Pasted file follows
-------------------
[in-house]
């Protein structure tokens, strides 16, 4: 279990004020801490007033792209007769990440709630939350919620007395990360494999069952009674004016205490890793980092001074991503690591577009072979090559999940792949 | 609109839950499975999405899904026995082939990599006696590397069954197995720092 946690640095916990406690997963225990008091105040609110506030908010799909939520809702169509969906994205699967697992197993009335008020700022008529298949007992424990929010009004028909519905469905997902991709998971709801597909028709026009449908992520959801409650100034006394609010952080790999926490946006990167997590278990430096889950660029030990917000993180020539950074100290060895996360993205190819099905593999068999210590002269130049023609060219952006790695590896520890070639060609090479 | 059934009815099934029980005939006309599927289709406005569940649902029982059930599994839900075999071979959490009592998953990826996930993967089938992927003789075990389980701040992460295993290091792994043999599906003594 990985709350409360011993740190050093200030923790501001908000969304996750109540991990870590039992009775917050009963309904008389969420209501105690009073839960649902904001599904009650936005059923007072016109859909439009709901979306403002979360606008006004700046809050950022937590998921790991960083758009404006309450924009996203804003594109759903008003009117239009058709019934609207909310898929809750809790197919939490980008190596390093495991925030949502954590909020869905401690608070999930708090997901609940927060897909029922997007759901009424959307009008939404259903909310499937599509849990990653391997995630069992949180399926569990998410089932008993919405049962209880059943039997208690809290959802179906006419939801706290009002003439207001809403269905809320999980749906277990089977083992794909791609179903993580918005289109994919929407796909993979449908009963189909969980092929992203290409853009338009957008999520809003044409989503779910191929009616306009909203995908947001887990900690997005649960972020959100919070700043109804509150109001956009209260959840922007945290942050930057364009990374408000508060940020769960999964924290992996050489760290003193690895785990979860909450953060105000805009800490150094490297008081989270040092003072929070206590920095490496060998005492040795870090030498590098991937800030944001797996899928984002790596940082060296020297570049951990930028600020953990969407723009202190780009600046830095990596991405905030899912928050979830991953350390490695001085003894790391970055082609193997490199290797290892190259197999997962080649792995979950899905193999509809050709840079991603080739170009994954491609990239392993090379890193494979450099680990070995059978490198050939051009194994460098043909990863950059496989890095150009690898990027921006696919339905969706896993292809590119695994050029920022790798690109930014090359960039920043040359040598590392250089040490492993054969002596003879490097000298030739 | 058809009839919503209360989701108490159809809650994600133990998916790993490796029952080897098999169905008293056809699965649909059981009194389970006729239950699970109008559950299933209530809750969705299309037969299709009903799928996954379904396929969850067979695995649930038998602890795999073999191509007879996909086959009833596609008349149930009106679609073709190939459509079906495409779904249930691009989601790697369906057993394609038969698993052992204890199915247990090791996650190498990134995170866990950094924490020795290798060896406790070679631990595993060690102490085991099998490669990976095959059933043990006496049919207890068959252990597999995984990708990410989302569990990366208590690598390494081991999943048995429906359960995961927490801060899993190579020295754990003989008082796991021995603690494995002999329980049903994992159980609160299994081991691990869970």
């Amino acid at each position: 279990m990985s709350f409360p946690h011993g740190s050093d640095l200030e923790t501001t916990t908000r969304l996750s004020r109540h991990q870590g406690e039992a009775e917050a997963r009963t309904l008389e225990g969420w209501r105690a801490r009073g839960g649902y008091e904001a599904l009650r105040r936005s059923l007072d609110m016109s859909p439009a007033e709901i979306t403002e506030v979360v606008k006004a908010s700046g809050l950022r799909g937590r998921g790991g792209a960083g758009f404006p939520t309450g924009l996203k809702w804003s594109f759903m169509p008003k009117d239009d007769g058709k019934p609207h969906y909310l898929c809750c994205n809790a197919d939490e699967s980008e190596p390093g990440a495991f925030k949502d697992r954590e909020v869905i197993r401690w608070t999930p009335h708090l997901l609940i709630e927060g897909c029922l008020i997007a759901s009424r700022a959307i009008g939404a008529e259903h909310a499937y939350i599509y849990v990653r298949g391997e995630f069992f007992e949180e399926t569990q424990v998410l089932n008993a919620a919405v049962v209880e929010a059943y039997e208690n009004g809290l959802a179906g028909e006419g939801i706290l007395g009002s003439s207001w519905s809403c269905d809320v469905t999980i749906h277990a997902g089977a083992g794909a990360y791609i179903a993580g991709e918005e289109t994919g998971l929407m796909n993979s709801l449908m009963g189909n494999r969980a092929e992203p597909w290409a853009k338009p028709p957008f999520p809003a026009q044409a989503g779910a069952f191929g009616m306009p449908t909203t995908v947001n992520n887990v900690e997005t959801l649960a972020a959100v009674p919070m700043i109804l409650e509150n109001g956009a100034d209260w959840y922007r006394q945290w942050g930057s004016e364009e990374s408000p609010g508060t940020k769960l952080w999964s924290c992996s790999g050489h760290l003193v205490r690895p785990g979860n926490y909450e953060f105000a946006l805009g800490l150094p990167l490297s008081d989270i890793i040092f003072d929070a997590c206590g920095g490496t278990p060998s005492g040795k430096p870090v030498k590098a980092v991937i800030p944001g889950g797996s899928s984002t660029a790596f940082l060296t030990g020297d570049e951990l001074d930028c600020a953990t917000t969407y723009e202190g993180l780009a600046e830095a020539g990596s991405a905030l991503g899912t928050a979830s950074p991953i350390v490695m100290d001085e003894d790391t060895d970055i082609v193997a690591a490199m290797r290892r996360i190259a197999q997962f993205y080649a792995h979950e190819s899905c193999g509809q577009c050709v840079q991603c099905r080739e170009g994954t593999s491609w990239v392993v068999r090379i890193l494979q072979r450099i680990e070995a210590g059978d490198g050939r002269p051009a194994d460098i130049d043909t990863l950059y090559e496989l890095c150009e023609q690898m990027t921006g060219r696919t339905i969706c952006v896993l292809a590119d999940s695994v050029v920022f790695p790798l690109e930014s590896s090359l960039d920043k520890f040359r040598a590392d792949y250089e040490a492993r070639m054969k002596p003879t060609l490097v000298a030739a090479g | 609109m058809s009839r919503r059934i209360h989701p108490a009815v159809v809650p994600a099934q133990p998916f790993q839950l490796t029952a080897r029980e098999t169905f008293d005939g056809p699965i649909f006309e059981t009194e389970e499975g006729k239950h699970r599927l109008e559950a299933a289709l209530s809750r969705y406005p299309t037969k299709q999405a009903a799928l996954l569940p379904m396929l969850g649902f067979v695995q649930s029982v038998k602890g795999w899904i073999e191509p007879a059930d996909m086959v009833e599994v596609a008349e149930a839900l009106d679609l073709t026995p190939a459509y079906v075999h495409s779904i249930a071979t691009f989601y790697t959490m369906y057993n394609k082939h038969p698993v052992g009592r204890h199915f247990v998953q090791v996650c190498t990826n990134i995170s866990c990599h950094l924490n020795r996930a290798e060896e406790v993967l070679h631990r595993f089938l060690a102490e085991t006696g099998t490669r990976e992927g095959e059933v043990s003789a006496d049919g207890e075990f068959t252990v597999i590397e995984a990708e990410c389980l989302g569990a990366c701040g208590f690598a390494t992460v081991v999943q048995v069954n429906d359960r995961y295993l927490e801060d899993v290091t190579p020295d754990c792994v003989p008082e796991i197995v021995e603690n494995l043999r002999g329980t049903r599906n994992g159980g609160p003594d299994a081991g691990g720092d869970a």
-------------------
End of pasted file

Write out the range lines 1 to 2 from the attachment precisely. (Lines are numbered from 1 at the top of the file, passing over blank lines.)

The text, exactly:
[in-house]
């Protein structure tokens, strides 16, 4: 279990004020801490007033792209007769990440709630939350919620007395990360494999069952009674004016205490890793980092001074991503690591577009072979090559999940792949 | 609109839950499975999405899904026995082939990599006696590397069954197995720092 946690640095916990406690997963225990008091105040609110506030908010799909939520809702169509969906994205699967697992197993009335008020700022008529298949007992424990929010009004028909519905469905997902991709998971709801597909028709026009449908992520959801409650100034006394609010952080790999926490946006990167997590278990430096889950660029030990917000993180020539950074100290060895996360993205190819099905593999068999210590002269130049023609060219952006790695590896520890070639060609090479 | 059934009815099934029980005939006309599927289709406005569940649902029982059930599994839900075999071979959490009592998953990826996930993967089938992927003789075990389980701040992460295993290091792994043999599906003594 990985709350409360011993740190050093200030923790501001908000969304996750109540991990870590039992009775917050009963309904008389969420209501105690009073839960649902904001599904009650936005059923007072016109859909439009709901979306403002979360606008006004700046809050950022937590998921790991960083758009404006309450924009996203804003594109759903008003009117239009058709019934609207909310898929809750809790197919939490980008190596390093495991925030949502954590909020869905401690608070999930708090997901609940927060897909029922997007759901009424959307009008939404259903909310499937599509849990990653391997995630069992949180399926569990998410089932008993919405049962209880059943039997208690809290959802179906006419939801706290009002003439207001809403269905809320999980749906277990089977083992794909791609179903993580918005289109994919929407796909993979449908009963189909969980092929992203290409853009338009957008999520809003044409989503779910191929009616306009909203995908947001887990900690997005649960972020959100919070700043109804509150109001956009209260959840922007945290942050930057364009990374408000508060940020769960999964924290992996050489760290003193690895785990979860909450953060105000805009800490150094490297008081989270040092003072929070206590920095490496060998005492040795870090030498590098991937800030944001797996899928984002790596940082060296020297570049951990930028600020953990969407723009202190780009600046830095990596991405905030899912928050979830991953350390490695001085003894790391970055082609193997490199290797290892190259197999997962080649792995979950899905193999509809050709840079991603080739170009994954491609990239392993090379890193494979450099680990070995059978490198050939051009194994460098043909990863950059496989890095150009690898990027921006696919339905969706896993292809590119695994050029920022790798690109930014090359960039920043040359040598590392250089040490492993054969002596003879490097000298030739 | 058809009839919503209360989701108490159809809650994600133990998916790993490796029952080897098999169905008293056809699965649909059981009194389970006729239950699970109008559950299933209530809750969705299309037969299709009903799928996954379904396929969850067979695995649930038998602890795999073999191509007879996909086959009833596609008349149930009106679609073709190939459509079906495409779904249930691009989601790697369906057993394609038969698993052992204890199915247990090791996650190498990134995170866990950094924490020795290798060896406790070679631990595993060690102490085991099998490669990976095959059933043990006496049919207890068959252990597999995984990708990410989302569990990366208590690598390494081991999943048995429906359960995961927490801060899993190579020295754990003989008082796991021995603690494995002999329980049903994992159980609160299994081991691990869970």